Magic Monday Alumnae Spotlight
It’s Magic Monday: January 4, 2021!
This month we honor a Woman of Mercy who exemplifies that a Mercy Girl is open-minded, well-rounded, and thoughtful. Kelechi Nina Mezu ’07, an analyst and project manager for the National Institute of Allergy and Infectious Disease, remembers the impactful role the International Club played in her Mercy experience.
Name: Kelechi Nina Mezu '07
Post Mercy Education:
- B.S., Molecular Biology, Biochemistry and Bioinformatics, Towson University, 2011
- M.S., Biotechnology (Specialization in Bioinformatics), University of Maryland, Global Campus, 2016
Personal and Professional Achievements:
Since 2016, I have worked as an analyst and project manager for the National Institute of Allergy and Infectious Disease supporting the Institute’s core research facilities. I have enjoyed working with researchers to help manage and share data amongst various labs especially assisting with bioinformatics needs. In my free time, I enjoy participating in Women Who Code events and other events promoting women in tech.
Outside of work, I enjoy hanging out with my family and friends (recently via FaceTime due to COVID) and practicing yoga in my free time. I am also a member of Mercy High School’s Alumnae Executive Board.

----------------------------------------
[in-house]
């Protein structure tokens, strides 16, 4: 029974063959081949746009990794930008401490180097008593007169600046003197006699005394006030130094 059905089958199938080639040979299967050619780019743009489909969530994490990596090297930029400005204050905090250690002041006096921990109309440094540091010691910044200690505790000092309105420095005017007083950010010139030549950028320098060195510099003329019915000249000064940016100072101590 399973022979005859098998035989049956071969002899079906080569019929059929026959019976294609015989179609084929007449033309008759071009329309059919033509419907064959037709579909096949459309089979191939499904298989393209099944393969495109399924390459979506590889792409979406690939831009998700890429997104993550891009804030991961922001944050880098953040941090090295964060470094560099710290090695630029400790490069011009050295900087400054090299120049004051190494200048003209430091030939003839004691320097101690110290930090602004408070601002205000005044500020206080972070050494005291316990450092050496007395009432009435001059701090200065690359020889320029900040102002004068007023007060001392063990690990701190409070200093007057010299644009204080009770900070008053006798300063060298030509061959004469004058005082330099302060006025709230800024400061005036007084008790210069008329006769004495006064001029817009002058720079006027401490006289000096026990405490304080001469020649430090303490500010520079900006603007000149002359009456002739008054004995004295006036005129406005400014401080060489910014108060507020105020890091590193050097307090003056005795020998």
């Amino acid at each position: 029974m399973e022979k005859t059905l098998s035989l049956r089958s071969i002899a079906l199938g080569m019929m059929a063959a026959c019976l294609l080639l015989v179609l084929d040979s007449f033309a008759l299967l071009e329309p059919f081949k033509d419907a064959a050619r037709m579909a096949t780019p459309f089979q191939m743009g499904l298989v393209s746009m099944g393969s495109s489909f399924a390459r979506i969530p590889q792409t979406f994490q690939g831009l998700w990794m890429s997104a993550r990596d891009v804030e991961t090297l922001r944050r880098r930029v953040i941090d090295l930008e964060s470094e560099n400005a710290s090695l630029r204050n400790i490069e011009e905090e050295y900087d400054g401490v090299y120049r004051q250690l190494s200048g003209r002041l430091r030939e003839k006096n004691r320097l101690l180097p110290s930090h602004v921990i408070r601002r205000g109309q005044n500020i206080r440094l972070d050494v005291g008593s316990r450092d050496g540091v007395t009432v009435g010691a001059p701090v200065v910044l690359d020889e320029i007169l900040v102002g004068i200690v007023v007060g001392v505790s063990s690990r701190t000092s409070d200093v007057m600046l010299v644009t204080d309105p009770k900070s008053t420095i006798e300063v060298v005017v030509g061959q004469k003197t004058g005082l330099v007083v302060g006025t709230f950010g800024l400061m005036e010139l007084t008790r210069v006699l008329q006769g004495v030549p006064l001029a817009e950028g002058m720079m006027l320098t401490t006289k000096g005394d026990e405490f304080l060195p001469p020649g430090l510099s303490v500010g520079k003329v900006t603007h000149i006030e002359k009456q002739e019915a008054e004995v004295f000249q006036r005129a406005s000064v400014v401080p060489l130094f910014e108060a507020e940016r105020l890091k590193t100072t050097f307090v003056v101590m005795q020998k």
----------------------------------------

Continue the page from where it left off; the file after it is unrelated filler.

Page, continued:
What was your favorite Mercy memory?
So many memories! My favorite comes from participating in the International Club Week, specifically the yearly assembly my Freshman year. It was so fun to learn about the cultural backgrounds of fellow Mercy Girls and experience everyone's talents.
Were there any classes you took at Mercy that stand out to you?
In addition to French classes, I enjoyed my junior year Anthropology Class with Ms. Mary Margaret Kardian Latchford ’64; she was an amazing teacher and an even better storyteller! I also enjoyed my first exposure to Bioethics during my senior year.
Were there any Mercy faculty members who especially impacted your life? Why?
I have fond memories of being in Mme. Ludmila Adler’s advisee group throughout my four years at Mercy. She was one of the best teachers I had. I could go and talk to her about anything from school to things that brought me stress as a teenager. Mme. Adler had a wealth of knowledge and shared so many fascinating life lessons.
What has Mercy meant to you?
I pride myself on being a very open-minded, well-rounded, and thoughtful person with anyone I encounter. My time at Mercy help enhance these characteristics as I was fortunate enough to meet so many wonderful classmates with diverse backgrounds.